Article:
Friday, October 26, 2012

Three Denver Law Environmental & Natural Resources Law Colleagues Meet in Papua New Guinea

Left to right Cecilia Dalupan,
Jeklin Talonu, and Kristy Disney in
Port Moresby, Papua New Guinea. 

Recently, three individuals associated with Denver Law's Environmental & Natural Resources Program met in Papua New Guinea. 

Cecilia Dalupan and Kristi Disney, of the Sustainable Development Strategies Group, met with Jeklin Talonu, Deputy State Solicitor in Port Moresby, Papua New Guinea.

Ms. Dalupan is an Adjunct Professor at Denver Law where she teaches in the Sustainable Natural Resources Development Series of courses. Ms. Disney is a 2011 JD and LLM graduate of Denver Law.  Ms. Talonu is a 2008 LLM graduate of Denver Law.

Wednesday, October 24, 2012

First-Time Offfering of Intercultural Competence Workshop

This year marked the first year that the Environmental and Natural Resources Law and Policy Program offered a workshop on Intercultural Competence.
All incoming international and master's degree students take an American Legal Systems class to help them prepare for the upper-level law school classes they are about to take. This is the first semester that the course included two lunch hour workshops discussing how to adapt to new and different cultures.

Communication today is characterized by an increasing amount of contacts between people with diverse linguistic and cultural backgrounds. The ENRGP 2012 class represents over a dozen countries, from Indonesia to Chile. Intercultural communication is on the rise in the classroom as well as in the business sphere.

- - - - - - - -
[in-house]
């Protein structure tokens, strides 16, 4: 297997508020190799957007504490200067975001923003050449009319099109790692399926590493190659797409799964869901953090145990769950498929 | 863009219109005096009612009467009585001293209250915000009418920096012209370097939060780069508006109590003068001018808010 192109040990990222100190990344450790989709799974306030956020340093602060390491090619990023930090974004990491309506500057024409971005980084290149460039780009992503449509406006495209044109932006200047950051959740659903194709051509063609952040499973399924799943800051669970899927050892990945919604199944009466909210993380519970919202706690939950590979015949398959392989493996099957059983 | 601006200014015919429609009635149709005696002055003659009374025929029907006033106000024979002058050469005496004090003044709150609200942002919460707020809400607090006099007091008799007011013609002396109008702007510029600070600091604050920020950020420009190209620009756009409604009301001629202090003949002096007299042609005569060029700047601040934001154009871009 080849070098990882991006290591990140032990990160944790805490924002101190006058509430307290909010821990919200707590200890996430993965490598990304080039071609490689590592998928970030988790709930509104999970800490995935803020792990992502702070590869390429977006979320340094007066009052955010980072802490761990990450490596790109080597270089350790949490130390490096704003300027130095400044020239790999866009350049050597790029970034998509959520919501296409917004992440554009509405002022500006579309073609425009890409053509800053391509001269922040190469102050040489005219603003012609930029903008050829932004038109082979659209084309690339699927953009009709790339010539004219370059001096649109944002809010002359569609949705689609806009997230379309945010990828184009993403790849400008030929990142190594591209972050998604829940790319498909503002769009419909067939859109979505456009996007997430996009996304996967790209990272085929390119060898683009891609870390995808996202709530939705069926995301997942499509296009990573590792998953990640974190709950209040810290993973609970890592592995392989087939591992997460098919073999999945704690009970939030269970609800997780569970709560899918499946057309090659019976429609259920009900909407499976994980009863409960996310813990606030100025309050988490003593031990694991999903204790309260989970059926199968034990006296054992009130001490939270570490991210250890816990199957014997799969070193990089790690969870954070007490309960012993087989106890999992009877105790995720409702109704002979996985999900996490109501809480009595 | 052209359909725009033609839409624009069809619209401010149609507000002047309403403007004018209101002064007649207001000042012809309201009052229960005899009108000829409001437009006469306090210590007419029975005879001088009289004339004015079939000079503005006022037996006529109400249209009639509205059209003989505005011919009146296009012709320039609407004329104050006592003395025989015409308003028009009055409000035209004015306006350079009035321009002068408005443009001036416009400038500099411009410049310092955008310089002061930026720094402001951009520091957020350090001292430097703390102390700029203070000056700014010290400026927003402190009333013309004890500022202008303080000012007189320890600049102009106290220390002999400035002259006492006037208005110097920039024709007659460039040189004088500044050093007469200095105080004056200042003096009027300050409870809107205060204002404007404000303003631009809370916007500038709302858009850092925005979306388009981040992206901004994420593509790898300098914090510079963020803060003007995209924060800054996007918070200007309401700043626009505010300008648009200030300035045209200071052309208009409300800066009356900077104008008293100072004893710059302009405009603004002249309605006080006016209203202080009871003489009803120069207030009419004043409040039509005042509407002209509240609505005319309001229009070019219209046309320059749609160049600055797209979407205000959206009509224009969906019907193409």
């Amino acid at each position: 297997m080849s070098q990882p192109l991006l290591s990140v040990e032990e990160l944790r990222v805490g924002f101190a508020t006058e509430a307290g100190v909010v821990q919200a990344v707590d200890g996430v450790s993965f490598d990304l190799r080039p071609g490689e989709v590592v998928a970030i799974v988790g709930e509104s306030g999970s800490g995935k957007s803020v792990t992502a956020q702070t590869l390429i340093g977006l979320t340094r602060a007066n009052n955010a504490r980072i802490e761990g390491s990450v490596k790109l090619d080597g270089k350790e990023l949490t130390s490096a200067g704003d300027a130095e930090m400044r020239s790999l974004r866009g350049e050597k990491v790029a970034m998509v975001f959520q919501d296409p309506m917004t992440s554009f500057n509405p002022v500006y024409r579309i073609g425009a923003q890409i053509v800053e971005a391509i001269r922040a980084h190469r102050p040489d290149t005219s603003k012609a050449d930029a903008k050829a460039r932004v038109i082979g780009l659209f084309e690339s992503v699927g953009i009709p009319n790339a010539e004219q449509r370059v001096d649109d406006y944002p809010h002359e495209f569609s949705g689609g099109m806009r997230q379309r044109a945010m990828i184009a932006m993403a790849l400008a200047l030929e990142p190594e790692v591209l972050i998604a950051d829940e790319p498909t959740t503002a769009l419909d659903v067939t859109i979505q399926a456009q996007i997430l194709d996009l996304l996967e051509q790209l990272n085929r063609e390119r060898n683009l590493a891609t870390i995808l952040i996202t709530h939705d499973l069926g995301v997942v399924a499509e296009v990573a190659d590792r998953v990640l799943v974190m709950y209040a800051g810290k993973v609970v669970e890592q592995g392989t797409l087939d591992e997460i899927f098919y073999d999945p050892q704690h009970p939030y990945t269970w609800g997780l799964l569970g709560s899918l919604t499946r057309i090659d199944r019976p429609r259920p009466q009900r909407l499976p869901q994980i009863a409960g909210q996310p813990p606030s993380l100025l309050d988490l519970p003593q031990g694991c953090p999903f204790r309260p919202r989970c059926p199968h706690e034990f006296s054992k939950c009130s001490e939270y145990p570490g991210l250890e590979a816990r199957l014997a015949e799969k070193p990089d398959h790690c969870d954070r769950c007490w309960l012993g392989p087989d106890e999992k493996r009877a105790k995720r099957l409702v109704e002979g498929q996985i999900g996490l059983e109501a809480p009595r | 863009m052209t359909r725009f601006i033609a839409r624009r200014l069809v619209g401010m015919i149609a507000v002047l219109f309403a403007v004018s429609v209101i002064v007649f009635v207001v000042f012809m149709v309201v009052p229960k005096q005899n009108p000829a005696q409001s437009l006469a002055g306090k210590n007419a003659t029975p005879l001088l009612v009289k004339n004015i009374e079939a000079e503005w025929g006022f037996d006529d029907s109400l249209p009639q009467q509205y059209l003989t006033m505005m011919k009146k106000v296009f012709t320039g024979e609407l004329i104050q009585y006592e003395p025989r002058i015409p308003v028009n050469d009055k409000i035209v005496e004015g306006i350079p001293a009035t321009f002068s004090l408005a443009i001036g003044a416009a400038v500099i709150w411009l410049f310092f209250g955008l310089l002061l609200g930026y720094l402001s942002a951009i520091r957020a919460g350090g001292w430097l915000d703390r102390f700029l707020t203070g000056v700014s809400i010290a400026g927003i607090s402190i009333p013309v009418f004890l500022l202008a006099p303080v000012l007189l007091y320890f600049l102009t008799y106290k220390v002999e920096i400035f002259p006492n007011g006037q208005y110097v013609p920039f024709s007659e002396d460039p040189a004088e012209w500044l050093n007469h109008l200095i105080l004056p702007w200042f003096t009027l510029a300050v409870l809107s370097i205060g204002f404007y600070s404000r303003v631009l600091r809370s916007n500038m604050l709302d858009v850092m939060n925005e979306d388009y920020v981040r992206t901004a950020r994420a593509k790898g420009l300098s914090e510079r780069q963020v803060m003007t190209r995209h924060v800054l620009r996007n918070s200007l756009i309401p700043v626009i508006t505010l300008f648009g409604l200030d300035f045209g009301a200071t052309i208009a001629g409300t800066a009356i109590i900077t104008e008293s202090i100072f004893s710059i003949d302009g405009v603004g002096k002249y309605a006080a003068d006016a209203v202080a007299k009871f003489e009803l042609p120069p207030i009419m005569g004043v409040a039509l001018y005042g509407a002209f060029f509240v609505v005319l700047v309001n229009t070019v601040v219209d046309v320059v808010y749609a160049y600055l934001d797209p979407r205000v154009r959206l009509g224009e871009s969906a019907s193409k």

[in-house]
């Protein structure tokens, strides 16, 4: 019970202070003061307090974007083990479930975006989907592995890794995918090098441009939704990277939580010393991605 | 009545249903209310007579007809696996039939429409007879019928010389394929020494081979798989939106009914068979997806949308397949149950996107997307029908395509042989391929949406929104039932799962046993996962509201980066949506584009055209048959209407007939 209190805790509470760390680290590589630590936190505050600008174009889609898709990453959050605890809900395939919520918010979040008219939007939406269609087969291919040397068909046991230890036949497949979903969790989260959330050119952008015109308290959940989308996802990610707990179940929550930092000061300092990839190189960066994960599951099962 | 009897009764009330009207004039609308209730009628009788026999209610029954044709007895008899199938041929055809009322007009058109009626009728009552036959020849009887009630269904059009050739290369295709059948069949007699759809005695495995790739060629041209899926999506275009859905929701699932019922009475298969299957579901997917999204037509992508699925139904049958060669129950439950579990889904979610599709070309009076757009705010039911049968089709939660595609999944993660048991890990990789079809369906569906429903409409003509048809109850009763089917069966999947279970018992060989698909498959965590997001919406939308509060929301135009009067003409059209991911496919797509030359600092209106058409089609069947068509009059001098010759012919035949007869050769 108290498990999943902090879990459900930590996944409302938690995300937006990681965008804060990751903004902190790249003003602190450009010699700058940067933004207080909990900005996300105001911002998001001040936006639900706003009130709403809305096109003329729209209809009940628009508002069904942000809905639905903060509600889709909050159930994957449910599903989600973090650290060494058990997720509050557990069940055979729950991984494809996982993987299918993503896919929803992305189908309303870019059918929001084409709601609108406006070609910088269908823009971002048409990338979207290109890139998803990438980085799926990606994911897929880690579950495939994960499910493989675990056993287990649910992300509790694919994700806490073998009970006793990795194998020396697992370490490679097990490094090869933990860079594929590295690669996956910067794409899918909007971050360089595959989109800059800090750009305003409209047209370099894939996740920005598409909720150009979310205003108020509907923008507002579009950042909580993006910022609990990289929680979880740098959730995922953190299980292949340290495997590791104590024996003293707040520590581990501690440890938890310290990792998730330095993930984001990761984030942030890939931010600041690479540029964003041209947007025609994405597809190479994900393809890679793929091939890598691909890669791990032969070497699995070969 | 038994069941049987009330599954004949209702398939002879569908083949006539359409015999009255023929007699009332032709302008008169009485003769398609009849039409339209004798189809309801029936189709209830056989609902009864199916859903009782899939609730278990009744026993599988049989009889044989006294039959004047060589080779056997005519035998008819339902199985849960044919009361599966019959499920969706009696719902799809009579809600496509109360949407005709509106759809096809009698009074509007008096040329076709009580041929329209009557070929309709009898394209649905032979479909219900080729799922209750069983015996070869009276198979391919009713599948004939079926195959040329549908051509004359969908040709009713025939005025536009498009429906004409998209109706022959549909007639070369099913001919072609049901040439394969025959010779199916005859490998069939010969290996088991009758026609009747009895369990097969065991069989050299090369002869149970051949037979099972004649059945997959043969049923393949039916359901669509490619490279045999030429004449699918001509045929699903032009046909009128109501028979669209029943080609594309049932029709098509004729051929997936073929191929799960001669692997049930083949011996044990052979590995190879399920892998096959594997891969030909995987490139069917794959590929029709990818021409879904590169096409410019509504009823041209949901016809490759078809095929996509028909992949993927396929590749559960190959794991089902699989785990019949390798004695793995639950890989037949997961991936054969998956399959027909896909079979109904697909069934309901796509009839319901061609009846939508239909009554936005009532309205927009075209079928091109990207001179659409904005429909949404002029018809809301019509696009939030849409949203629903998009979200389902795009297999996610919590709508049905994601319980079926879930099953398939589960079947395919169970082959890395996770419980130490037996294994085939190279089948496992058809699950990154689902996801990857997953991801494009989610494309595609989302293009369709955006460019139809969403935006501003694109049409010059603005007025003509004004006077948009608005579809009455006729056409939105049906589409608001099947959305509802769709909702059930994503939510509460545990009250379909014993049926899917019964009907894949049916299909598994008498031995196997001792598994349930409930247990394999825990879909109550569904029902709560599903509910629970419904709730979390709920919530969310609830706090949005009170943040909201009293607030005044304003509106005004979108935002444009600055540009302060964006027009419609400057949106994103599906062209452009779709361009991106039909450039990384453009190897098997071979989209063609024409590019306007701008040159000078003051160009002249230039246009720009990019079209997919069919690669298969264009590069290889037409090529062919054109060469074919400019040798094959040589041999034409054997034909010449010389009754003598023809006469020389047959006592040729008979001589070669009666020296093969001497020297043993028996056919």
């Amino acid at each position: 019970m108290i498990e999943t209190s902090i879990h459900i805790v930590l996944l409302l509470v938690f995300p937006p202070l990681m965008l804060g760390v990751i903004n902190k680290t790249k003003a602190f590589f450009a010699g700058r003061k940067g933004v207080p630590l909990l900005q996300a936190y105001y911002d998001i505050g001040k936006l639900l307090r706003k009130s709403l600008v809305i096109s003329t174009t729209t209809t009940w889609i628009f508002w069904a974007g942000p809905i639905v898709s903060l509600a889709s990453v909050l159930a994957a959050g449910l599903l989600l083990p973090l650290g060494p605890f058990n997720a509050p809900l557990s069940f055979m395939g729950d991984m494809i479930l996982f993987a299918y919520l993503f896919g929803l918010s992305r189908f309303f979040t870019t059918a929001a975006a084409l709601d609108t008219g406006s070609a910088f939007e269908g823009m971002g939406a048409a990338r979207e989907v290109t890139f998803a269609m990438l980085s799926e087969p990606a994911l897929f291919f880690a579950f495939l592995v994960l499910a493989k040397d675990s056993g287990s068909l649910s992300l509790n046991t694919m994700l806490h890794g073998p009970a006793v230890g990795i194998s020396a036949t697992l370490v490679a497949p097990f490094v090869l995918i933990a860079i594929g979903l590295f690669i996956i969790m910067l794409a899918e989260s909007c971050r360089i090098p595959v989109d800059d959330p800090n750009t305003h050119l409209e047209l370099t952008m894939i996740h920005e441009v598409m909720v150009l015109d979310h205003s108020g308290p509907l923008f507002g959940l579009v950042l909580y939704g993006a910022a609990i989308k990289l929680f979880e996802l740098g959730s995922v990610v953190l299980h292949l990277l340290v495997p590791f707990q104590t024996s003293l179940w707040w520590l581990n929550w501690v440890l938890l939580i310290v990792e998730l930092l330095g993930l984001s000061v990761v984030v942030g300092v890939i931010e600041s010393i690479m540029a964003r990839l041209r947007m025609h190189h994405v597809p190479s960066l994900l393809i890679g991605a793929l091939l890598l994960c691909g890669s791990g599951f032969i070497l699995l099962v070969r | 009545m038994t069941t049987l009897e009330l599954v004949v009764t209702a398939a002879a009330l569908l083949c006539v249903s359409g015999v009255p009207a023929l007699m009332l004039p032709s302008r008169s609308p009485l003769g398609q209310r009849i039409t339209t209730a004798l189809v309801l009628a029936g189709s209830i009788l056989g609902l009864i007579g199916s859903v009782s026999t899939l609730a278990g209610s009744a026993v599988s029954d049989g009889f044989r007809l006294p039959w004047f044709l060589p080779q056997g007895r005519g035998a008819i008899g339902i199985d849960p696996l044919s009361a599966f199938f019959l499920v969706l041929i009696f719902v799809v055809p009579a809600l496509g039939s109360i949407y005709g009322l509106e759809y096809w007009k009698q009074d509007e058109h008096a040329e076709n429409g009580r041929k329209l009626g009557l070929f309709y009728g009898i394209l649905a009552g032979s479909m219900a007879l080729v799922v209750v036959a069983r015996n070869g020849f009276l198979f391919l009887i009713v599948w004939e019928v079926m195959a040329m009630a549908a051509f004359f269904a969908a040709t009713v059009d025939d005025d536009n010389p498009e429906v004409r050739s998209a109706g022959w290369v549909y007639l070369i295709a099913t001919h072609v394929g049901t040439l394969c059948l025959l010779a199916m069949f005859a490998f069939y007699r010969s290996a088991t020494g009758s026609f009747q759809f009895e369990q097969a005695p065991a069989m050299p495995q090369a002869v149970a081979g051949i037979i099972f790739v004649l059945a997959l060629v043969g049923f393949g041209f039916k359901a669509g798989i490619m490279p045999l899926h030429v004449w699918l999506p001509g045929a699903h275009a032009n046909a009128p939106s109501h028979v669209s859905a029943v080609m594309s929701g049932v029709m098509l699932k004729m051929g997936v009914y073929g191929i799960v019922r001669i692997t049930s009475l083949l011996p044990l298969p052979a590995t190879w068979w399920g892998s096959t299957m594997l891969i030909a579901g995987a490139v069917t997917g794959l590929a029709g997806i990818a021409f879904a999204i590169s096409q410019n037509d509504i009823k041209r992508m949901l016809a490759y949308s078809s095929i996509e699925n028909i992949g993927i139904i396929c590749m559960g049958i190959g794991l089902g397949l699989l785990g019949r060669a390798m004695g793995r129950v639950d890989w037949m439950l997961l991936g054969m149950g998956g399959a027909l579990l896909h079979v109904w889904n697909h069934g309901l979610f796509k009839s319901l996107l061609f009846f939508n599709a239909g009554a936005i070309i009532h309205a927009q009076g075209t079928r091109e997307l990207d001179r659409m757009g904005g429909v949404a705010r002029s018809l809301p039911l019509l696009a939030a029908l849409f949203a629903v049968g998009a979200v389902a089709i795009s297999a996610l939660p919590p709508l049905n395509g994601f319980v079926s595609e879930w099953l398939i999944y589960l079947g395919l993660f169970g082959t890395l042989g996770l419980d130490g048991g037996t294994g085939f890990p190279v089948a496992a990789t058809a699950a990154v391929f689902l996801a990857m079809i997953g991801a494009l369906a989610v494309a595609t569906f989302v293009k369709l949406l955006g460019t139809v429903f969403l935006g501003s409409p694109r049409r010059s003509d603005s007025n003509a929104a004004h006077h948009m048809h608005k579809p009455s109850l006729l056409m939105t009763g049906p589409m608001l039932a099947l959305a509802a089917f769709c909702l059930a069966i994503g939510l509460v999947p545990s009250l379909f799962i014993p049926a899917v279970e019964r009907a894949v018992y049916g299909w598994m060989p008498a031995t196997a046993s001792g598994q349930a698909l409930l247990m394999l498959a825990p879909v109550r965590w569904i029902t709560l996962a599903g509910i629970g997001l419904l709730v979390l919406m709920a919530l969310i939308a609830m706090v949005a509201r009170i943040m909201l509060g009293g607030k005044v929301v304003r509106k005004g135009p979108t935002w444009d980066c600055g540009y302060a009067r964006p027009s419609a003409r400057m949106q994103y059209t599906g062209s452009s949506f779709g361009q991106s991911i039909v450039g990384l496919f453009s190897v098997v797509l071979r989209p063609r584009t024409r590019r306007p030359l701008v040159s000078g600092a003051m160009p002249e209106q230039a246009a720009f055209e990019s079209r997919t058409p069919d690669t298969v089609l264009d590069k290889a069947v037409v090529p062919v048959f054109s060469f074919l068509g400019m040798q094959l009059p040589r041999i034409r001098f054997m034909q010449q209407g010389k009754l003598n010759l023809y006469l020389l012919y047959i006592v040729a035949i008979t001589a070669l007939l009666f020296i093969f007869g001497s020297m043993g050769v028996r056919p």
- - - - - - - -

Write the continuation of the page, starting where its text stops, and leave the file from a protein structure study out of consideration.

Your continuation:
Today's students must be adept at intercultural communication if they wish to be successful in their work. This is especially true for many of our environmental and natural resource students who will go on to work  internationally. Communication between these actors should be as constructive and precise as possible.

These workshops were taught by our very own Lucy Daberkow, (pictured above) Associate Administrative Director of the Environmental and Natural Resources Law and Policy Program, who is an expert in intercultural communication, applied linguistics, and English as a second language. She was able to engage the students through her ability to relate to the international students' experiences of adapting to life in the US. She focused her discussions on identifying levels of intercultural communication and awareness, and then outlining cultural backgrounds and motivations for differences. The workshops concluded with a discussion on how best to bridge these intercultural differences.

The lunch seminars were lighthearted and engaging. The students enjoyed the opportunity to openly discuss their cultures. They also bonded over the similar barriers they were experiencing to adapting to life in the US. The discussion of gender roles proved to be one of the most interesting for the group.

It is our hope that we can continue to offer intercultural communication seminars to our students, both  international and domestic. Our students should receive every advantage as they complete our program and we are proud to say that intercultural communication is a skill we value and would like to share.

Angelica Oman
Graduate Program Assistant